Jun 232012
English: mbbradford, i made this image myself

A near-future wireless implant ecosystem might become a target for scripts

In what amounts to a fairly shocking reminder of how quickly our technologies are advancing and how deeply our lives are being woven with networked computation, security researchers have recently reported successes in remotely compromising and controlling two different medical implant devices . Such implanted devices are becoming more and more common, implemented with wireless communications both across components and outward to monitors that allow doctors to non-invasively make changes to their settings. Until only recently, this technology was mostly confined to advanced labs but it is now moving steadily into our bodies. As these procedures become more common, researchers are now considering the security implications of wiring human anatomy directly into the web of ubiquitous computation and networked communications.

Barnaby Jack, a researcher at McAfee, was investigating how the wireless protocols between implants and their remote controllers opened up potential vulnerabilities to 3rd party attacks. Working with instrumented insulin pumps he found he could compromise any pump within a 300-foot range. “We can make that pump dispense its entire 300 unit reservoir of insulin and we can do that without requiring its ID number”, he noted, adding that making the device empty its entire cartridge into a host’s bloodstream would cause “deep trouble”. Previously, independent security researcher Jerome Radcliff, a diabetic and insulin pump recipient himself, showed a crowd at the 2011 Black Hat Security Conference how he could wirelessly hack into his own pump to obtain its profile, then alter it in a way that would modify his prescription when sent back to the device.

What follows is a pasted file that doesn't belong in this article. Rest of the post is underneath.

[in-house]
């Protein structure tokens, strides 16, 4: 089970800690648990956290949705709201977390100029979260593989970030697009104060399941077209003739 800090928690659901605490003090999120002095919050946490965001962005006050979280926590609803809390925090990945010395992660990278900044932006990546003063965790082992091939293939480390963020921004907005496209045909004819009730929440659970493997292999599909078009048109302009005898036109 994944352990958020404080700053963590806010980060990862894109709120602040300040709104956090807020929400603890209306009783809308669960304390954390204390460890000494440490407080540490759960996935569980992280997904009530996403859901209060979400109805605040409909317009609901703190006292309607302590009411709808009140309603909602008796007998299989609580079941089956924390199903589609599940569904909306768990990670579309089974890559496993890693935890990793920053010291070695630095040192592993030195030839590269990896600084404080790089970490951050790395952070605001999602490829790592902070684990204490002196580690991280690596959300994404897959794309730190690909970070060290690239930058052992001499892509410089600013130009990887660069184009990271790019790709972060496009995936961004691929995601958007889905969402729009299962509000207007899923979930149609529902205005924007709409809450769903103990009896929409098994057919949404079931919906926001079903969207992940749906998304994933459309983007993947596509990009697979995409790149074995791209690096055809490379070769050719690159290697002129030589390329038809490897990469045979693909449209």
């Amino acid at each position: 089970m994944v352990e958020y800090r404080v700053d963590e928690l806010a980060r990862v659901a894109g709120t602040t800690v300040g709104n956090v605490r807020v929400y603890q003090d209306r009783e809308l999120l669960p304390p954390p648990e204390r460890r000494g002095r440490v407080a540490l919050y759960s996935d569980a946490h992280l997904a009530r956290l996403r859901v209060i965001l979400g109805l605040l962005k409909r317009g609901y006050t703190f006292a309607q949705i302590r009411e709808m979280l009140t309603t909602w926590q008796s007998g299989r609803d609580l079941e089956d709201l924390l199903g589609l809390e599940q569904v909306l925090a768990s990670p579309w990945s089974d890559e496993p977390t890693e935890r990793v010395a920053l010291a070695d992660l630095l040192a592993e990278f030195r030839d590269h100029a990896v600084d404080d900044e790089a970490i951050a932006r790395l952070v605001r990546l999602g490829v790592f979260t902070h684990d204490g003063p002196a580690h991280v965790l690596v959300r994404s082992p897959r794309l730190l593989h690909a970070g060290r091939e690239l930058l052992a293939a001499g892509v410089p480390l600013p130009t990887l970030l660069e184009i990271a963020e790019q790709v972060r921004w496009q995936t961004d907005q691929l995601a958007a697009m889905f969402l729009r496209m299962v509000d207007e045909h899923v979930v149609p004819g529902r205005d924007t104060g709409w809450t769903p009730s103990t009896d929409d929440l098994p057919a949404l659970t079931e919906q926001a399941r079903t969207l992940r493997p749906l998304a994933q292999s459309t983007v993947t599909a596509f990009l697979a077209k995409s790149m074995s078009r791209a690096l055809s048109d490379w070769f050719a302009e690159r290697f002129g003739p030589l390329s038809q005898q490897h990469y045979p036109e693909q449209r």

In another case, computer science researcher and professor at the University of Massachusetts Amherst, Kevin Fu, found that by interrogating an implantable heart defibrillator he could capture its signal and use the identifier to remotely turn the device on & off. This would have potentially catastrophic effects for a patient relying on such a device to maintain a steady heart rhythm. Many new pacemakers include wireless components and remote authentication schemes that are open targets for potential attackers. A near-future wireless implant ecosystem might become a target for scripts looking to scour data or add more microcontrollers to their botnets.

Over the past 15 years these types of malevolent attacks have become the driver for a suite of best-practices used to design security into wireless consumer goods.

Read more . . .

via Big Think – Chris Arkenberg

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